The name "archaebacteria," with its prefix meaning "ancient," suggests that this is an extremely old group. The fact that most of these Monerans live in extremely hostile environments similar to those found on primitive Earth leads many to believe that archaebacteria may have been the earliest forms of life on the planet. However, as a separate phylogenetic group, the Archeabacteria are actually younger than the Eubacteria, sharing a much more recent common ancestor with eukaryotes than eubacteria do.
While some archaebacteria are heterotrophic, the vast majority are chemoautotrophs, meaning they produce their own food from chemicals found in their environments. Based on the method by which they do this and the type of environment in which they are found, archaebacteria can be classified into four groups: methanogens, halophiles, sulfur reducers, and thermoacidophiles.
Methanogens are anaerobic, feeding on decaying plant and other organic material, producing water and methane gas. They can be found in bogs and marshes, deep in the oceans, and in the gastrointestinal tracks of cellulose- fermenting herbivores where they aid in the digestion of cellulose. Some methanogens thrive near volcanic vents. The ability of these archaebacteria to survive near such vents greatly interests scientistst, since the water in these areas reaches temperatures of up to 110 degrees Celsius. Most organisms are not able to endure these conditions: their proteins lose shape and cease to function at around 45 degrees Celsius. How methanogens have adapted to this extreme heat is not known.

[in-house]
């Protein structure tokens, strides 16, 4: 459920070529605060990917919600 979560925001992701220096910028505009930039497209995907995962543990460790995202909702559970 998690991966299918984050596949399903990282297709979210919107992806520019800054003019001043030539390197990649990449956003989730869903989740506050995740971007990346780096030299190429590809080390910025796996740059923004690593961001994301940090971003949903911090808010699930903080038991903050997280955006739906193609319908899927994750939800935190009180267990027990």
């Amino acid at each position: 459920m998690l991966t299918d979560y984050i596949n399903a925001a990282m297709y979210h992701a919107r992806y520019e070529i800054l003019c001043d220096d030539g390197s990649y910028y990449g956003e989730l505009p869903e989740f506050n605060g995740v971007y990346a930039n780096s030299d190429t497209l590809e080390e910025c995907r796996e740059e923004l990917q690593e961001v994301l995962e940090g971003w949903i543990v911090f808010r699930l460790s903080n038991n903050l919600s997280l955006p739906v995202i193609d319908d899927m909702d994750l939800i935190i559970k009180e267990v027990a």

Halophiles are phototrophs (producing their energy from light) that use a purple version of chlorophyll called bacteriorhodosin. They live in extremely salty conditions such as those found in the Great Salt Lake and the Dead Sea. Such environments present two challenges. First, the difference in salt concentration inside and outside the cell is tremendous, creating huge osmotic pressure. While other organisms would rapidly lose all of their water and die, halophiles have adapted to survive within such a difference in water gradient. Second, the salty environments are very alkaline, some having a pH of up to 11.5. Beyond simply surviving within these inhospitable environments, halophiles have incorporated the conditions into their unique photosynthetic pathway. Most halophiles are aerobes.
Like methanogens, sulfur reducers live near volcanic vents and pools. As their name suggests, they use the abundant inorganic sulfur found near these vents, along with hydrogen, as food. They also have very high heat tolerances, living in temperatures up to 85 degrees Celsius.
Thermacidophiles also live off of sulfur, but they do so by oxidizing it, combining the sulfur with oxygen molecules rather than hydrogen. Like the methanogens and sulfur reducers, these archaebacteria live near volcanic vents and pools and thus are adapted to high temperatures (65 to 80 degrees Celsius). Unlike the other two classes, though, thermoacidophiles also prefer extremely acidic conditions, living in environments with a pH as low as 1.0. Almost all thermoacidophiles are obligate anaerobes.